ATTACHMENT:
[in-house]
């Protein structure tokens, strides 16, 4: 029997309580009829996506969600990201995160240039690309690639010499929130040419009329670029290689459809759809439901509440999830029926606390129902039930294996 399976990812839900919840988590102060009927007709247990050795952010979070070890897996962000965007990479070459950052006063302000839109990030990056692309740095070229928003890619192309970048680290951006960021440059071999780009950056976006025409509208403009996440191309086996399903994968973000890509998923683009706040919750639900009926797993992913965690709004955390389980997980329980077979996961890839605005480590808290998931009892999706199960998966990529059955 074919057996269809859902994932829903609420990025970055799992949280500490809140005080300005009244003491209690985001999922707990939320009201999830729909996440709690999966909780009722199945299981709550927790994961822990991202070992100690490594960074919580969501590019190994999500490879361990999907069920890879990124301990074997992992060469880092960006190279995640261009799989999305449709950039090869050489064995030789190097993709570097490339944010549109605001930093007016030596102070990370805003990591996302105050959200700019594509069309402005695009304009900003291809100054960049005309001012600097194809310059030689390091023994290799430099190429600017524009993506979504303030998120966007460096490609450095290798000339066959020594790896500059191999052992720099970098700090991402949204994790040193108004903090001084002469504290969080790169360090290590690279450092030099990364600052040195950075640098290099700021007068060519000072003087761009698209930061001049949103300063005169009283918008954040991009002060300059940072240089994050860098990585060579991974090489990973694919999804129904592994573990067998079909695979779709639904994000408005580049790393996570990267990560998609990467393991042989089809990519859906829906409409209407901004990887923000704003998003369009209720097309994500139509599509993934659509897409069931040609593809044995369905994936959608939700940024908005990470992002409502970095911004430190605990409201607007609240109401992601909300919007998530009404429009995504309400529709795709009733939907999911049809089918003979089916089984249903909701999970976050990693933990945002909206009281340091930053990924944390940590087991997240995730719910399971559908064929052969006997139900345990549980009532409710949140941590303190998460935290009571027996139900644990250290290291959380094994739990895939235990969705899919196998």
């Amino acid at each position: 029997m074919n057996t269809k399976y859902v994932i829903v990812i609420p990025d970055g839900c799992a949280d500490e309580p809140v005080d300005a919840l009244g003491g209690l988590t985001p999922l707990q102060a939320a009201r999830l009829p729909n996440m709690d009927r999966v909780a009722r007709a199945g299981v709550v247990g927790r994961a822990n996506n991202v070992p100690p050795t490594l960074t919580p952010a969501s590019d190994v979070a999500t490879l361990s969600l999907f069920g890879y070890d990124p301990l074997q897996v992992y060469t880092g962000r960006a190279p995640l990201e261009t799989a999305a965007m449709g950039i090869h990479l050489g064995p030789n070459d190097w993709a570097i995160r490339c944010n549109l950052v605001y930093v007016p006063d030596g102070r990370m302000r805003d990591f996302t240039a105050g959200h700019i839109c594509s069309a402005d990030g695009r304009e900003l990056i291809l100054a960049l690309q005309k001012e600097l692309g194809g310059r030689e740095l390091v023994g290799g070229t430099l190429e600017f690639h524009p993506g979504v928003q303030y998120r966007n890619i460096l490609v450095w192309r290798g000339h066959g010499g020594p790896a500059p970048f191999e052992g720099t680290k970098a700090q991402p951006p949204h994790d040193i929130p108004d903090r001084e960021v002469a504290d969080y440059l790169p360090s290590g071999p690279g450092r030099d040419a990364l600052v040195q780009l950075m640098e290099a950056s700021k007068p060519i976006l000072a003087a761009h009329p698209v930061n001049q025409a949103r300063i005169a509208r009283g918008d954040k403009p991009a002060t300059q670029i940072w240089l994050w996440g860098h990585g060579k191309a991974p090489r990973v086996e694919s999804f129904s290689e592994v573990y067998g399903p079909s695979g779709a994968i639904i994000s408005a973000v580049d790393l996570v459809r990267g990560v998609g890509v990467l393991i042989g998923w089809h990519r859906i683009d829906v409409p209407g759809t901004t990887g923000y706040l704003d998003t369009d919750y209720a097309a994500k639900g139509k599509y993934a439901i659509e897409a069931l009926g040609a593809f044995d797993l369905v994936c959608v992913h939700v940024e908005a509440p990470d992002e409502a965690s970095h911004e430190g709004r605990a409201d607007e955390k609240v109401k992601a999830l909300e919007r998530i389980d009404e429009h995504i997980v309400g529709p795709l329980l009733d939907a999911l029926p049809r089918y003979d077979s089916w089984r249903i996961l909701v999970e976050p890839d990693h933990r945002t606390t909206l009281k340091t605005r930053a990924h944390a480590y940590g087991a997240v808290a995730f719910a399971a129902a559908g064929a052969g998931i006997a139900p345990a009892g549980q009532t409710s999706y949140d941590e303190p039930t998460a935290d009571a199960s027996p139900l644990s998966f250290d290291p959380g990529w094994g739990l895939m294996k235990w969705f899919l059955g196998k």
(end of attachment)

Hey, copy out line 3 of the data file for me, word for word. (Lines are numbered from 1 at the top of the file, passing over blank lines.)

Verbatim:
């Amino acid at each position: 029997m074919n057996t269809k399976y859902v994932i829903v990812i609420p990025d970055g839900c799992a949280d500490e309580p809140v005080d300005a919840l009244g003491g209690l988590t985001p999922l707990q102060a939320a009201r999830l009829p729909n996440m709690d009927r999966v909780a009722r007709a199945g299981v709550v247990g927790r994961a822990n996506n991202v070992p100690p050795t490594l960074t919580p952010a969501s590019d190994v979070a999500t490879l361990s969600l999907f069920g890879y070890d990124p301990l074997q897996v992992y060469t880092g962000r960006a190279p995640l990201e261009t799989a999305a965007m449709g950039i090869h990479l050489g064995p030789n070459d190097w993709a570097i995160r490339c944010n549109l950052v605001y930093v007016p006063d030596g102070r990370m302000r805003d990591f996302t240039a105050g959200h700019i839109c594509s069309a402005d990030g695009r304009e900003l990056i291809l100054a960049l690309q005309k001012e600097l692309g194809g310059r030689e740095l390091v023994g290799g070229t430099l190429e600017f690639h524009p993506g979504v928003q303030y998120r966007n890619i460096l490609v450095w192309r290798g000339h066959g010499g020594p790896a500059p970048f191999e052992g720099t680290k970098a700090q991402p951006p949204h994790d040193i929130p108004d903090r001084e960021v002469a504290d969080y440059l790169p360090s290590g071999p690279g450092r030099d040419a990364l600052v040195q780009l950075m640098e290099a950056s700021k007068p060519i976006l000072a003087a761009h009329p698209v930061n001049q025409a949103r300063i005169a509208r009283g918008d954040k403009p991009a002060t300059q670029i940072w240089l994050w996440g860098h990585g060579k191309a991974p090489r990973v086996e694919s999804f129904s290689e592994v573990y067998g399903p079909s695979g779709a994968i639904i994000s408005a973000v580049d790393l996570v459809r990267g990560v998609g890509v990467l393991i042989g998923w089809h990519r859906i683009d829906v409409p209407g759809t901004t990887g923000y706040l704003d998003t369009d919750y209720a097309a994500k639900g139509k599509y993934a439901i659509e897409a069931l009926g040609a593809f044995d797993l369905v994936c959608v992913h939700v940024e908005a509440p990470d992002e409502a965690s970095h911004e430190g709004r605990a409201d607007e955390k609240v109401k992601a999830l909300e919007r998530i389980d009404e429009h995504i997980v309400g529709p795709l329980l009733d939907a999911l029926p049809r089918y003979d077979s089916w089984r249903i996961l909701v999970e976050p890839d990693h933990r945002t606390t909206l009281k340091t605005r930053a990924h944390a480590y940590g087991a997240v808290a995730f719910a399971a129902a559908g064929a052969g998931i006997a139900p345990a009892g549980q009532t409710s999706y949140d941590e303190p039930t998460a935290d009571a199960s027996p139900l644990s998966f250290d290291p959380g990529w094994g739990l895939m294996k235990w969705f899919l059955g196998k």